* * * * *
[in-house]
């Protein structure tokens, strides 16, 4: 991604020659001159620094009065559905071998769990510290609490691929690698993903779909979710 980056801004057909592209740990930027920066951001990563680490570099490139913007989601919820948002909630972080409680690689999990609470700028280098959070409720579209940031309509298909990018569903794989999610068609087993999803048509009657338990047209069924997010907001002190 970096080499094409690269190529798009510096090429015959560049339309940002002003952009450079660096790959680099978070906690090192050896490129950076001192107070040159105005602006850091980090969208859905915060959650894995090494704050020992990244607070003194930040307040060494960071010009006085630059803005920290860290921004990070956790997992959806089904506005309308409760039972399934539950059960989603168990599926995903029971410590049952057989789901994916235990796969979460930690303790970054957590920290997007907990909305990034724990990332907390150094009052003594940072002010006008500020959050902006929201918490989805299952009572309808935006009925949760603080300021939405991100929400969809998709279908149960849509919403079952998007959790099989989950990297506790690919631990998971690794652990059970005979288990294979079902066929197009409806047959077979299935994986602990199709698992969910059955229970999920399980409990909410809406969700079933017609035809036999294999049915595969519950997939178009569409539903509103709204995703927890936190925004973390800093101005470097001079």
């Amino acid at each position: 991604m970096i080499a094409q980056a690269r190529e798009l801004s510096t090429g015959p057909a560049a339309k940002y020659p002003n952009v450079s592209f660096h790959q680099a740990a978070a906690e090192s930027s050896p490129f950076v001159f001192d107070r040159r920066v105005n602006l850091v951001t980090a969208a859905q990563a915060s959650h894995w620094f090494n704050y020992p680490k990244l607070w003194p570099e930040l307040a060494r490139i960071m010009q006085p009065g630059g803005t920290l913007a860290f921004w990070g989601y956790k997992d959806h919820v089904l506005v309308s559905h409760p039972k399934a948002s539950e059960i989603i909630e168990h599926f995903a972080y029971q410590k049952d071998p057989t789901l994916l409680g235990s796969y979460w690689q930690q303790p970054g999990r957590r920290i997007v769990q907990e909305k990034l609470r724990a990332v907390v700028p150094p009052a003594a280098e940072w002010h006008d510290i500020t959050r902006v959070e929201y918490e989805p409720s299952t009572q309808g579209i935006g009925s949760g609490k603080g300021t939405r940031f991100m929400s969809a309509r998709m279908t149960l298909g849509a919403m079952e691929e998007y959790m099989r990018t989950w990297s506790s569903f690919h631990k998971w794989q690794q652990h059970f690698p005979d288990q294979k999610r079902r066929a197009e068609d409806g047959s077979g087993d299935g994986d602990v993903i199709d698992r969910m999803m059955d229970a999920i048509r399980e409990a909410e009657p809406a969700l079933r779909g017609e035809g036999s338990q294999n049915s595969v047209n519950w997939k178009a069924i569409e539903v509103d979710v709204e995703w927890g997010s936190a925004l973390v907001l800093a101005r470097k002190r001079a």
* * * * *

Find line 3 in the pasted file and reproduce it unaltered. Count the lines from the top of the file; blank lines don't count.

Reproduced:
């Amino acid at each position: 991604m970096i080499a094409q980056a690269r190529e798009l801004s510096t090429g015959p057909a560049a339309k940002y020659p002003n952009v450079s592209f660096h790959q680099a740990a978070a906690e090192s930027s050896p490129f950076v001159f001192d107070r040159r920066v105005n602006l850091v951001t980090a969208a859905q990563a915060s959650h894995w620094f090494n704050y020992p680490k990244l607070w003194p570099e930040l307040a060494r490139i960071m010009q006085p009065g630059g803005t920290l913007a860290f921004w990070g989601y956790k997992d959806h919820v089904l506005v309308s559905h409760p039972k399934a948002s539950e059960i989603i909630e168990h599926f995903a972080y029971q410590k049952d071998p057989t789901l994916l409680g235990s796969y979460w690689q930690q303790p970054g999990r957590r920290i997007v769990q907990e909305k990034l609470r724990a990332v907390v700028p150094p009052a003594a280098e940072w002010h006008d510290i500020t959050r902006v959070e929201y918490e989805p409720s299952t009572q309808g579209i935006g009925s949760g609490k603080g300021t939405r940031f991100m929400s969809a309509r998709m279908t149960l298909g849509a919403m079952e691929e998007y959790m099989r990018t989950w990297s506790s569903f690919h631990k998971w794989q690794q652990h059970f690698p005979d288990q294979k999610r079902r066929a197009e068609d409806g047959s077979g087993d299935g994986d602990v993903i199709d698992r969910m999803m059955d229970a999920i048509r399980e409990a909410e009657p809406a969700l079933r779909g017609e035809g036999s338990q294999n049915s595969v047209n519950w997939k178009a069924i569409e539903v509103d979710v709204e995703w927890g997010s936190a925004l973390v907001l800093a101005r470097k002190r001079a």